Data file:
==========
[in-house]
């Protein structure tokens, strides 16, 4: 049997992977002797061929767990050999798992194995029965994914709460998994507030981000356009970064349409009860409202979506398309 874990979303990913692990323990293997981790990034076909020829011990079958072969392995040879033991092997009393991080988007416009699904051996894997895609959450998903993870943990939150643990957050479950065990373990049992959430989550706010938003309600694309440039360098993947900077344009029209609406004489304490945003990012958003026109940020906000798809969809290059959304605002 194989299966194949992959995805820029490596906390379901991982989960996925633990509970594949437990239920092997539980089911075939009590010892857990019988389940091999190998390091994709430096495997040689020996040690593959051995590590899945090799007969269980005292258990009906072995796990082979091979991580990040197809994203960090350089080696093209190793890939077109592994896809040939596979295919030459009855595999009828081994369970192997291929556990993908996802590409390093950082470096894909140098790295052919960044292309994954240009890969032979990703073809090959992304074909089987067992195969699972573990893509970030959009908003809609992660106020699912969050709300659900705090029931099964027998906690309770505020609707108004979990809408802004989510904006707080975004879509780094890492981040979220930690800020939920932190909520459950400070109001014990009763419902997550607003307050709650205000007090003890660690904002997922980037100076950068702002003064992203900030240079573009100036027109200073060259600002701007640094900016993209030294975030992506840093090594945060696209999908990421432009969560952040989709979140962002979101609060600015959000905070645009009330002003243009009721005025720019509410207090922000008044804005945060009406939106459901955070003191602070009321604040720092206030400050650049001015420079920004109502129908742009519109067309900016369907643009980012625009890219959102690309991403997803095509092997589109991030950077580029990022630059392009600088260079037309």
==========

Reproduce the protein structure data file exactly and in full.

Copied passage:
[in-house]
């Protein structure tokens, strides 16, 4: 049997992977002797061929767990050999798992194995029965994914709460998994507030981000356009970064349409009860409202979506398309 874990979303990913692990323990293997981790990034076909020829011990079958072969392995040879033991092997009393991080988007416009699904051996894997895609959450998903993870943990939150643990957050479950065990373990049992959430989550706010938003309600694309440039360098993947900077344009029209609406004489304490945003990012958003026109940020906000798809969809290059959304605002 194989299966194949992959995805820029490596906390379901991982989960996925633990509970594949437990239920092997539980089911075939009590010892857990019988389940091999190998390091994709430096495997040689020996040690593959051995590590899945090799007969269980005292258990009906072995796990082979091979991580990040197809994203960090350089080696093209190793890939077109592994896809040939596979295919030459009855595999009828081994369970192997291929556990993908996802590409390093950082470096894909140098790295052919960044292309994954240009890969032979990703073809090959992304074909089987067992195969699972573990893509970030959009908003809609992660106020699912969050709300659900705090029931099964027998906690309770505020609707108004979990809408802004989510904006707080975004879509780094890492981040979220930690800020939920932190909520459950400070109001014990009763419902997550607003307050709650205000007090003890660690904002997922980037100076950068702002003064992203900030240079573009100036027109200073060259600002701007640094900016993209030294975030992506840093090594945060696209999908990421432009969560952040989709979140962002979101609060600015959000905070645009009330002003243009009721005025720019509410207090922000008044804005945060009406939106459901955070003191602070009321604040720092206030400050650049001015420079920004109502129908742009519109067309900016369907643009980012625009890219959102690309991403997803095509092997589109991030950077580029990022630059392009600088260079037309």